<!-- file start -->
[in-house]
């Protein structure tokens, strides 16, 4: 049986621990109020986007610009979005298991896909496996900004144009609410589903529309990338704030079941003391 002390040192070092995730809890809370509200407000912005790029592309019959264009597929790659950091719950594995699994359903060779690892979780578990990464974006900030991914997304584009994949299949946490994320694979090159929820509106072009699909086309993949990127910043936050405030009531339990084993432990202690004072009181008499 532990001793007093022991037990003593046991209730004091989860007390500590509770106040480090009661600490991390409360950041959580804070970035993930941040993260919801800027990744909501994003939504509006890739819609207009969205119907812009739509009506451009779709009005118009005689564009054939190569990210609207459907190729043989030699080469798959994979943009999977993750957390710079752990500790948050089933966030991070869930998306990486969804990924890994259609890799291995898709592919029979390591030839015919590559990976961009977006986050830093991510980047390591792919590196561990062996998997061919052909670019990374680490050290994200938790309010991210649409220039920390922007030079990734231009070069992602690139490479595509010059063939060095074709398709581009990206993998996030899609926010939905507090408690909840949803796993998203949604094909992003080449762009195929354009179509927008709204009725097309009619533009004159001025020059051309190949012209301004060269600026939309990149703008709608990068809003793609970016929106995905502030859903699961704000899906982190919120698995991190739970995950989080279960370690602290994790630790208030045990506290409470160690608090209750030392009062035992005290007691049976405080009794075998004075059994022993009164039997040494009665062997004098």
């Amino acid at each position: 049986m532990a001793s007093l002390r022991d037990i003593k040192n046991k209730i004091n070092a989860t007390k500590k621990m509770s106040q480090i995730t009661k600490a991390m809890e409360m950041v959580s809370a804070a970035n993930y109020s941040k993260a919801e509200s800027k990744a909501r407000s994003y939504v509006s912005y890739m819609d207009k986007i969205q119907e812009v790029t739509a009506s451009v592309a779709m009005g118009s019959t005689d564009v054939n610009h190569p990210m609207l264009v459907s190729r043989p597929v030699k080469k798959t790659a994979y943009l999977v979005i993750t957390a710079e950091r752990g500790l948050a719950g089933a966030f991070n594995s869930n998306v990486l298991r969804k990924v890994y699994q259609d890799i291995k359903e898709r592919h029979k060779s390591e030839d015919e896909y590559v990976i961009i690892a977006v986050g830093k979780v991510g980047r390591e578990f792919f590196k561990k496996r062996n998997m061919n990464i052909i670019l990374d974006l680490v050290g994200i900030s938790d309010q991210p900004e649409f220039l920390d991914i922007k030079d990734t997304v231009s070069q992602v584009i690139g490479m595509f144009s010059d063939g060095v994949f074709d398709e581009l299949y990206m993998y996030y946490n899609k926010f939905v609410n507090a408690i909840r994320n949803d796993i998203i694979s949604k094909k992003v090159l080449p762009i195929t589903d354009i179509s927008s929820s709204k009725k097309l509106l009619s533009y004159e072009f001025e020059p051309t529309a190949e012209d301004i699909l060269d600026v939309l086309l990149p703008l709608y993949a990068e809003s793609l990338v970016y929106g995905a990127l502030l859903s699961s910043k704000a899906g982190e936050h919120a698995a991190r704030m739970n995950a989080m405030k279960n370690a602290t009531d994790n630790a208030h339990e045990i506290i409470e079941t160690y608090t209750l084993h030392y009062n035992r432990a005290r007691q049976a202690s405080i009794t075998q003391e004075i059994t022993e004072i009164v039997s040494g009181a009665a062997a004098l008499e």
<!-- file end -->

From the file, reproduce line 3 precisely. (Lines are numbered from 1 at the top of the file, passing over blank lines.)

């Amino acid at each position: 049986m532990a001793s007093l002390r022991d037990i003593k040192n046991k209730i004091n070092a989860t007390k500590k621990m509770s106040q480090i995730t009661k600490a991390m809890e409360m950041v959580s809370a804070a970035n993930y109020s941040k993260a919801e509200s800027k990744a909501r407000s994003y939504v509006s912005y890739m819609d207009k986007i969205q119907e812009v790029t739509a009506s451009v592309a779709m009005g118009s019959t005689d564009v054939n610009h190569p990210m609207l264009v459907s190729r043989p597929v030699k080469k798959t790659a994979y943009l999977v979005i993750t957390a710079e950091r752990g500790l948050a719950g089933a966030f991070n594995s869930n998306v990486l298991r969804k990924v890994y699994q259609d890799i291995k359903e898709r592919h029979k060779s390591e030839d015919e896909y590559v990976i961009i690892a977006v986050g830093k979780v991510g980047r390591e578990f792919f590196k561990k496996r062996n998997m061919n990464i052909i670019l990374d974006l680490v050290g994200i900030s938790d309010q991210p900004e649409f220039l920390d991914i922007k030079d990734t997304v231009s070069q992602v584009i690139g490479m595509f144009s010059d063939g060095v994949f074709d398709e581009l299949y990206m993998y996030y946490n899609k926010f939905v609410n507090a408690i909840r994320n949803d796993i998203i694979s949604k094909k992003v090159l080449p762009i195929t589903d354009i179509s927008s929820s709204k009725k097309l509106l009619s533009y004159e072009f001025e020059p051309t529309a190949e012209d301004i699909l060269d600026v939309l086309l990149p703008l709608y993949a990068e809003s793609l990338v970016y929106g995905a990127l502030l859903s699961s910043k704000a899906g982190e936050h919120a698995a991190r704030m739970n995950a989080m405030k279960n370690a602290t009531d994790n630790a208030h339990e045990i506290i409470e079941t160690y608090t209750l084993h030392y009062n035992r432990a005290r007691q049976a202690s405080i009794t075998q003391e004075i059994t022993e004072i009164v039997s040494g009181a009665a062997a004098l008499e």